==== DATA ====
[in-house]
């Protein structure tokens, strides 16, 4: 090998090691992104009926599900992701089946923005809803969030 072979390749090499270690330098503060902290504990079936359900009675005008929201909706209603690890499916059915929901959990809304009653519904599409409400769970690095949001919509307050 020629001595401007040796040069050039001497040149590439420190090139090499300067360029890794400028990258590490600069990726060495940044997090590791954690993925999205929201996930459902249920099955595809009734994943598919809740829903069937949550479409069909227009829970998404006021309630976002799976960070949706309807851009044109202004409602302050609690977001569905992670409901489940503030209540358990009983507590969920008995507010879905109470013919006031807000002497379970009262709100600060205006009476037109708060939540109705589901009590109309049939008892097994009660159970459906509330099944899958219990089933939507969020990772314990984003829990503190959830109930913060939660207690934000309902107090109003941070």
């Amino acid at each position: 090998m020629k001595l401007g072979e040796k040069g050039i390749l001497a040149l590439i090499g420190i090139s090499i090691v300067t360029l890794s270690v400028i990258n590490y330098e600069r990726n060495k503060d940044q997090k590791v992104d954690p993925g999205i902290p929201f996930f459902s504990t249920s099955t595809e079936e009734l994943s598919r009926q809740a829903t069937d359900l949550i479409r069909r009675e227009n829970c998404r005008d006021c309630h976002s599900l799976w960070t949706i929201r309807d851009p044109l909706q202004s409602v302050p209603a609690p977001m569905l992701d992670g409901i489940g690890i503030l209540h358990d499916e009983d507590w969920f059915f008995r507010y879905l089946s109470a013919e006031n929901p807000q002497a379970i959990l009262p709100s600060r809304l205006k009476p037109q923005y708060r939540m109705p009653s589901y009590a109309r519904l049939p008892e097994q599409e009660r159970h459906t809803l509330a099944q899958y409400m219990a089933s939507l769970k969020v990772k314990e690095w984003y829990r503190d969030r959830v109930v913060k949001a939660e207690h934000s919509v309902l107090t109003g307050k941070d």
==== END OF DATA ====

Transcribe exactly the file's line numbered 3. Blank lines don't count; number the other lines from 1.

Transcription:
């Amino acid at each position: 090998m020629k001595l401007g072979e040796k040069g050039i390749l001497a040149l590439i090499g420190i090139s090499i090691v300067t360029l890794s270690v400028i990258n590490y330098e600069r990726n060495k503060d940044q997090k590791v992104d954690p993925g999205i902290p929201f996930f459902s504990t249920s099955t595809e079936e009734l994943s598919r009926q809740a829903t069937d359900l949550i479409r069909r009675e227009n829970c998404r005008d006021c309630h976002s599900l799976w960070t949706i929201r309807d851009p044109l909706q202004s409602v302050p209603a609690p977001m569905l992701d992670g409901i489940g690890i503030l209540h358990d499916e009983d507590w969920f059915f008995r507010y879905l089946s109470a013919e006031n929901p807000q002497a379970i959990l009262p709100s600060r809304l205006k009476p037109q923005y708060r939540m109705p009653s589901y009590a109309r519904l049939p008892e097994q599409e009660r159970h459906t809803l509330a099944q899958y409400m219990a089933s939507l769970k969020v990772k314990e690095w984003y829990r503190d969030r959830v109930v913060k949001a939660e207690h934000s919509v309902l107090t109003g307050k941070d």